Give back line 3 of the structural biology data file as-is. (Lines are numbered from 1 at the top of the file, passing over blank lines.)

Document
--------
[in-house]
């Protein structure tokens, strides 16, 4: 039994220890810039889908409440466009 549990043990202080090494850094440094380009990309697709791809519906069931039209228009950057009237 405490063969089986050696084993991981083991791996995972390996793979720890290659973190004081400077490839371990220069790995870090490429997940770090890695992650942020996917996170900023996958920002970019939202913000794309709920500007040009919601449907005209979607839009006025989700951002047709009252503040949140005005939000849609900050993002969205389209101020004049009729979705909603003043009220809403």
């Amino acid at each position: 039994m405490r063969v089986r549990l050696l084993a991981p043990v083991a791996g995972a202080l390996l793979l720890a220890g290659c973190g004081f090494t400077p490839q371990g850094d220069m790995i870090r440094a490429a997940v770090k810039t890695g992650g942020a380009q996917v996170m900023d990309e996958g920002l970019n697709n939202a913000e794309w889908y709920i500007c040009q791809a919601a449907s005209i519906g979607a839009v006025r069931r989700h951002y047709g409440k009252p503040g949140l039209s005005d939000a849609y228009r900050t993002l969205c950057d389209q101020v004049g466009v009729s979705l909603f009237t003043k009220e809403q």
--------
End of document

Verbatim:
């Amino acid at each position: 039994m405490r063969v089986r549990l050696l084993a991981p043990v083991a791996g995972a202080l390996l793979l720890a220890g290659c973190g004081f090494t400077p490839q371990g850094d220069m790995i870090r440094a490429a997940v770090k810039t890695g992650g942020a380009q996917v996170m900023d990309e996958g920002l970019n697709n939202a913000e794309w889908y709920i500007c040009q791809a919601a449907s005209i519906g979607a839009v006025r069931r989700h951002y047709g409440k009252p503040g949140l039209s005005d939000a849609y228009r900050t993002l969205c950057d389209q101020v004049g466009v009729s979705l909603f009237t003043k009220e809403q």